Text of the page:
This week, Kenya Copyright Board (KECOBO) has published a set of draft amendments on collective management organisations (CMOs) available here. KECOBO has requested the public to give comments on these ISP provisions through the email account: email@example.com. In this regard, KECOBO has confirmed that it shall convene a consultative public forum on February 11th 2016 at the Auditorium of NHIF Building starting at 8:00am. This blogpost is a commentary of the key features of the draft CMO provisions from KECOBO.
“The appellant cannot have been credited for singing and performing well, as a choir. He was not the choir. He was the Director, the Conductor or the Instructor. Therefore, when the prowess of the Appellant was recognised for the tasks he had excelled in, that did not, and could not transfer to the Appellant, the intellectual property which vested in the choir.” – Mr. Justice Fred A. Ochieng, Misc. Cause No. 193/2015 Joseph Muyale Inzai v Henry Wanjala, Sylvester Matete Makobi, Cliff Njora Njuguna,Masambaya Fredrick Ndukwe And Geoffrey Sauke Together T/A Kenya Boys Choir & another 
In a recent judgment, the High Court has upheld the ruling of the Registrar of Trade Marks to expunge Trade Mark No. KE/T/2010/67586 “KENYA BOYS CHOIR” (WORDS) in Classes 16 and 41 in the name of Joseph Muyale Inzai. From previous posts here and here, readers will recall that members of Kenyan Boys Choir filed an application with the Registrar for expungement of the mark claiming that they were aggrieved by its entry in the Register for various reasons. The Registrar ruled in favour of the Choir members and found that Inzai had no valid and legal claim to the mark for the reason that his ownership of the mark was not sufficiently substantiated as required by law. Inzai felt aggrieved by the Registrar’s ruling and moved to the High Court on an appeal. This blogpost is in relation to the High Court judgment in that appeal.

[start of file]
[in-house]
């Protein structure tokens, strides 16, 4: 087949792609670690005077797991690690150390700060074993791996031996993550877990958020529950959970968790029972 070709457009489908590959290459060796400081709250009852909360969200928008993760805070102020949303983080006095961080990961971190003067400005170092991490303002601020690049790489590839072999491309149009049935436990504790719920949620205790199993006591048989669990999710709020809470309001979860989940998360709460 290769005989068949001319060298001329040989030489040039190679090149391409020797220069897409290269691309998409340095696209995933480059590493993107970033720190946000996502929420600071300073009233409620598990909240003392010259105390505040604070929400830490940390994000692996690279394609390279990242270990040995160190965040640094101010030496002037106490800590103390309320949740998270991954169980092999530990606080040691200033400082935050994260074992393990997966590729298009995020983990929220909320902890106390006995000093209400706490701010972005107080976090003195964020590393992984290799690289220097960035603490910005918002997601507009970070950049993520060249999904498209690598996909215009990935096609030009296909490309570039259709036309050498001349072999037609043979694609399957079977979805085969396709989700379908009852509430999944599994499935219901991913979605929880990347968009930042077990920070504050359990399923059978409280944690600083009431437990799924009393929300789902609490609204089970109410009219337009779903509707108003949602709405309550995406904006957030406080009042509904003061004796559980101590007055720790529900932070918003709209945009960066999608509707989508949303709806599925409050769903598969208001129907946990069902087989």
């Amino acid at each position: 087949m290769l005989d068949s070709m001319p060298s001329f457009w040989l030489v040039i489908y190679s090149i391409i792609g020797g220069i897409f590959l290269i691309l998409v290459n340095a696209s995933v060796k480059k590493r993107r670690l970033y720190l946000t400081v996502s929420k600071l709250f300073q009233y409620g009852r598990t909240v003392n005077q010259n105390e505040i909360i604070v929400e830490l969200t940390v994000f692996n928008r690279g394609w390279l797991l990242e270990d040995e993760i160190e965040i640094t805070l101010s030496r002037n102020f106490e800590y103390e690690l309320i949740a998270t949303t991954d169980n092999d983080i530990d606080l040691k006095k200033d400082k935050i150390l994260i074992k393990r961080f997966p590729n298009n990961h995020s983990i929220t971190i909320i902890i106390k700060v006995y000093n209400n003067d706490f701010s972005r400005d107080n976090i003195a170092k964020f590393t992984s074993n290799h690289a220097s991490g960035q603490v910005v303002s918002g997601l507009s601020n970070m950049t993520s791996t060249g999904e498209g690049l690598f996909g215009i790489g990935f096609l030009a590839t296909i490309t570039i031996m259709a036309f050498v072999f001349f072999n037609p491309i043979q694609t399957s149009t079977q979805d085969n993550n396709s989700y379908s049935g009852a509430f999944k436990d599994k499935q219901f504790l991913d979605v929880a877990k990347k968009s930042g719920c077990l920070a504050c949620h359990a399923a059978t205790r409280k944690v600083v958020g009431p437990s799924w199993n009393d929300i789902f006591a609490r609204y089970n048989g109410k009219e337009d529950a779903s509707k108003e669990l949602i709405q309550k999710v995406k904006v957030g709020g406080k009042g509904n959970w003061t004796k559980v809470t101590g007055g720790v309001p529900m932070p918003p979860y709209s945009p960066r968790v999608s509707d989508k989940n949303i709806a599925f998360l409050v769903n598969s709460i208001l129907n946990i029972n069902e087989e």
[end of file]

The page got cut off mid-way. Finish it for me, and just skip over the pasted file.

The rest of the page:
In an earlier post here, this blogger discussed a set of draft amendments published by Kenya Copyright Board (KECOBO) for public comments on the subject of internet service providers (ISPs) and web blocking measures in cases of online copyright infringements in Kenya. Subsequently this blogger discussed here several comments submitted to KECOBO on the draft ISP provisions.
This week, KECOBO has published a revised set of draft amendments on ISP liability available here. KECOBO is once again requesting the public to give comments on these ISP provisions through the email account: firstname.lastname@example.org. In this regard, KECOBO has confirmed that it shall convene a consultative public forum on February 11th 2016 at the Auditorium of NHIF Building starting at 8:00am.
This blogpost is a commentary of the key changes in the revised draft ISP provisions from KECOBO.
Article 11 of the Constitution of Kenya recognises culture as the foundation of the nation and as the cumulative civilization of the Kenyan people and nation and includes science and indigenous technologies and intellectual property (IP) rights of the people of Kenya within the scope of elements of culture that are recognised. The Constitution goes further and states in Article 11(3) (b) as follows:
“Parliament shall enact legislation to recognise and protect the ownership of indigenous seeds and plant varieties, their genetic and diverse characteristics and their use by the communities of Kenya”
It is this constitutional imperative that has resulted in the recently proposed amendments to the Seeds and Plant Varieties Act (Chapter 326 Laws of Kenya). A copy of the Seeds and Plant Varieties Amendment Bill, 2015 is available here.
This week, Netflix, the popular American multinational subscription video on demand (SVoD) internet streaming media service provider announced that it’s service has gone live globally. Kenya is among 130 countries that can now access internet streaming TV from Netflix. In Kenya, Netflix is now available via their official website: https://www.netflix.com/ke/ which means that for one monthly price Kenyan consumers can sign up to enjoy Netflix original series as well as its huge catalog of licensed TV shows and movies simultaneously with the rest of the world. As of October 2015, Netflix had 69.17 million subscribers globally, including more than 43 million in the United States of America.